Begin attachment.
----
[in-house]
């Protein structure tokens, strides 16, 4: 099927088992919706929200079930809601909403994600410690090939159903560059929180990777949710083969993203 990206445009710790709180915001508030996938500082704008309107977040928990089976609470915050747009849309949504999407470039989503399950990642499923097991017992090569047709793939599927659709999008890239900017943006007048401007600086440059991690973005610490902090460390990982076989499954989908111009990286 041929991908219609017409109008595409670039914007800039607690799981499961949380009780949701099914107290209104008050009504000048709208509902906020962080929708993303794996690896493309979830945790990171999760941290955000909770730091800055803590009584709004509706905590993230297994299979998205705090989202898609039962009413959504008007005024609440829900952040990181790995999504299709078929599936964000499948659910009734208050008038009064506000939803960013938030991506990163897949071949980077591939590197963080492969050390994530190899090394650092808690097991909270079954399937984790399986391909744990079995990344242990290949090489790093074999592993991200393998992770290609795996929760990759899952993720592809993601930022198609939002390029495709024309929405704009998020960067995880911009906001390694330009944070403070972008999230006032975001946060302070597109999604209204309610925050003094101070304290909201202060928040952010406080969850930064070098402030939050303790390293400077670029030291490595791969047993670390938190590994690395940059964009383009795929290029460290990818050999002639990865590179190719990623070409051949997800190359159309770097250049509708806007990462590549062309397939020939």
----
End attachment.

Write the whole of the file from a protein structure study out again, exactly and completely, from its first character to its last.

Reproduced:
[in-house]
């Protein structure tokens, strides 16, 4: 099927088992919706929200079930809601909403994600410690090939159903560059929180990777949710083969993203 990206445009710790709180915001508030996938500082704008309107977040928990089976609470915050747009849309949504999407470039989503399950990642499923097991017992090569047709793939599927659709999008890239900017943006007048401007600086440059991690973005610490902090460390990982076989499954989908111009990286 041929991908219609017409109008595409670039914007800039607690799981499961949380009780949701099914107290209104008050009504000048709208509902906020962080929708993303794996690896493309979830945790990171999760941290955000909770730091800055803590009584709004509706905590993230297994299979998205705090989202898609039962009413959504008007005024609440829900952040990181790995999504299709078929599936964000499948659910009734208050008038009064506000939803960013938030991506990163897949071949980077591939590197963080492969050390994530190899090394650092808690097991909270079954399937984790399986391909744990079995990344242990290949090489790093074999592993991200393998992770290609795996929760990759899952993720592809993601930022198609939002390029495709024309929405704009998020960067995880911009906001390694330009944070403070972008999230006032975001946060302070597109999604209204309610925050003094101070304290909201202060928040952010406080969850930064070098402030939050303790390293400077670029030291490595791969047993670390938190590994690395940059964009383009795929290029460290990818050999002639990865590179190719990623070409051949997800190359159309770097250049509708806007990462590549062309397939020939």